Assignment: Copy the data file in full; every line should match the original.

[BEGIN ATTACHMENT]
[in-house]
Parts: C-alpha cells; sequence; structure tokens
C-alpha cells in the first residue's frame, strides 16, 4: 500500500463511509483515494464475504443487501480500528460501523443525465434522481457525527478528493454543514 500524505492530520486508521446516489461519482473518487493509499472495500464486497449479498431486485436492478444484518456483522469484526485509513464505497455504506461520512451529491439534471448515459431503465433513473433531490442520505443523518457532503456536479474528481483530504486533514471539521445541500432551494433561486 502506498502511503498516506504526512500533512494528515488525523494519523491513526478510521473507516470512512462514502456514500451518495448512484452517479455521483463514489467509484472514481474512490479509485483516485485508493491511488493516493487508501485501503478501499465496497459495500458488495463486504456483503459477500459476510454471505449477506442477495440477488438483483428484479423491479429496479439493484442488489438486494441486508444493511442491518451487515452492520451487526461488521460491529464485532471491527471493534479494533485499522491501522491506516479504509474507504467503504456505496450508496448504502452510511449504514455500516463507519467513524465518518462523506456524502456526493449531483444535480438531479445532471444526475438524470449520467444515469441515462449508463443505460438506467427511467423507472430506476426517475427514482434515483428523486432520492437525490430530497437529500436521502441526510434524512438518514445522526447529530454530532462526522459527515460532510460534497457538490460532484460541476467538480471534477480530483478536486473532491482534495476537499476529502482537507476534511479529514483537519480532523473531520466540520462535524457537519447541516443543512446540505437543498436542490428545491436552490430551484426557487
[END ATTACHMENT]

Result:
[in-house]
Parts: C-alpha cells; sequence; structure tokens
C-alpha cells in the first residue's frame, strides 16, 4: 500500500463511509483515494464475504443487501480500528460501523443525465434522481457525527478528493454543514 500524505492530520486508521446516489461519482473518487493509499472495500464486497449479498431486485436492478444484518456483522469484526485509513464505497455504506461520512451529491439534471448515459431503465433513473433531490442520505443523518457532503456536479474528481483530504486533514471539521445541500432551494433561486 502506498502511503498516506504526512500533512494528515488525523494519523491513526478510521473507516470512512462514502456514500451518495448512484452517479455521483463514489467509484472514481474512490479509485483516485485508493491511488493516493487508501485501503478501499465496497459495500458488495463486504456483503459477500459476510454471505449477506442477495440477488438483483428484479423491479429496479439493484442488489438486494441486508444493511442491518451487515452492520451487526461488521460491529464485532471491527471493534479494533485499522491501522491506516479504509474507504467503504456505496450508496448504502452510511449504514455500516463507519467513524465518518462523506456524502456526493449531483444535480438531479445532471444526475438524470449520467444515469441515462449508463443505460438506467427511467423507472430506476426517475427514482434515483428523486432520492437525490430530497437529500436521502441526510434524512438518514445522526447529530454530532462526522459527515460532510460534497457538490460532484460541476467538480471534477480530483478536486473532491482534495476537499476529502482537507476534511479529514483537519480532523473531520466540520462535524457537519447541516443543512446540505437543498436542490428545491436552490430551484426557487